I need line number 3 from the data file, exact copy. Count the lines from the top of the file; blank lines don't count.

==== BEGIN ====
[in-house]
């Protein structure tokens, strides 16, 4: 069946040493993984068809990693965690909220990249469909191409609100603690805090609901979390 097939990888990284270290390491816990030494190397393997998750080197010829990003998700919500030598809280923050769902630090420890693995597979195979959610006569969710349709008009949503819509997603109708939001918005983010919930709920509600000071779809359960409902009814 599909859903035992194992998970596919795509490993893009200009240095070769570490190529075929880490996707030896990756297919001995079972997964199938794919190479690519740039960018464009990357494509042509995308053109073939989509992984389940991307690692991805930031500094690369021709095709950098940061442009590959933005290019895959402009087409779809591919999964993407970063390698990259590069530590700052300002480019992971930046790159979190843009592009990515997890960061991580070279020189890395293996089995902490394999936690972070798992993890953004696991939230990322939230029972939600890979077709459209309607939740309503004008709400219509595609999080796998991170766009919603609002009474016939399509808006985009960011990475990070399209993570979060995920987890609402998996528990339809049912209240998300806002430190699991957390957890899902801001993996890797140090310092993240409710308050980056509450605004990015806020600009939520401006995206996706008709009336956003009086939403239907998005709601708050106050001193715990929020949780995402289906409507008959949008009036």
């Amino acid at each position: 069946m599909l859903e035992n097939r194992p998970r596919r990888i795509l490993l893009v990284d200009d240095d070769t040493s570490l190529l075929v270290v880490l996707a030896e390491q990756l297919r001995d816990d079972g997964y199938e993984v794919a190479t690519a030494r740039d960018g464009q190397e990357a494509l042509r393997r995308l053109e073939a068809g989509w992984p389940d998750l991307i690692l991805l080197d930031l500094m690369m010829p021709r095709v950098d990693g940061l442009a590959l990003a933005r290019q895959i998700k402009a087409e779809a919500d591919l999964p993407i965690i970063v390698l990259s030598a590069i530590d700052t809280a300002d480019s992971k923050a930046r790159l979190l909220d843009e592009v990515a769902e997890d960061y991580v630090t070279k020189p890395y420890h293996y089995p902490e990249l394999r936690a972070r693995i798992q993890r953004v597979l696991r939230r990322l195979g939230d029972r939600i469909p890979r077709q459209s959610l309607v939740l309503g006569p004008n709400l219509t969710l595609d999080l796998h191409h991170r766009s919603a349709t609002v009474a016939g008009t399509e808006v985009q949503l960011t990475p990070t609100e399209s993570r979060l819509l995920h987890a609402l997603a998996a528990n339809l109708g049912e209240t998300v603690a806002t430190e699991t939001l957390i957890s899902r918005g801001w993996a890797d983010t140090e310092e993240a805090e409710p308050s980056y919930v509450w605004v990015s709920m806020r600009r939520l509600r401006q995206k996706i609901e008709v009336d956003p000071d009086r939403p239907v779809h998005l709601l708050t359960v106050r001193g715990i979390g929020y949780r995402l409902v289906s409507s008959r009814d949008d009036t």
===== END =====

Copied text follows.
């Amino acid at each position: 069946m599909l859903e035992n097939r194992p998970r596919r990888i795509l490993l893009v990284d200009d240095d070769t040493s570490l190529l075929v270290v880490l996707a030896e390491q990756l297919r001995d816990d079972g997964y199938e993984v794919a190479t690519a030494r740039d960018g464009q190397e990357a494509l042509r393997r995308l053109e073939a068809g989509w992984p389940d998750l991307i690692l991805l080197d930031l500094m690369m010829p021709r095709v950098d990693g940061l442009a590959l990003a933005r290019q895959i998700k402009a087409e779809a919500d591919l999964p993407i965690i970063v390698l990259s030598a590069i530590d700052t809280a300002d480019s992971k923050a930046r790159l979190l909220d843009e592009v990515a769902e997890d960061y991580v630090t070279k020189p890395y420890h293996y089995p902490e990249l394999r936690a972070r693995i798992q993890r953004v597979l696991r939230r990322l195979g939230d029972r939600i469909p890979r077709q459209s959610l309607v939740l309503g006569p004008n709400l219509t969710l595609d999080l796998h191409h991170r766009s919603a349709t609002v009474a016939g008009t399509e808006v985009q949503l960011t990475p990070t609100e399209s993570r979060l819509l995920h987890a609402l997603a998996a528990n339809l109708g049912e209240t998300v603690a806002t430190e699991t939001l957390i957890s899902r918005g801001w993996a890797d983010t140090e310092e993240a805090e409710p308050s980056y919930v509450w605004v990015s709920m806020r600009r939520l509600r401006q995206k996706i609901e008709v009336d956003p000071d009086r939403p239907v779809h998005l709601l708050t359960v106050r001193g715990i979390g929020y949780r995402l409902v289906s409507s008959r009814d949008d009036t």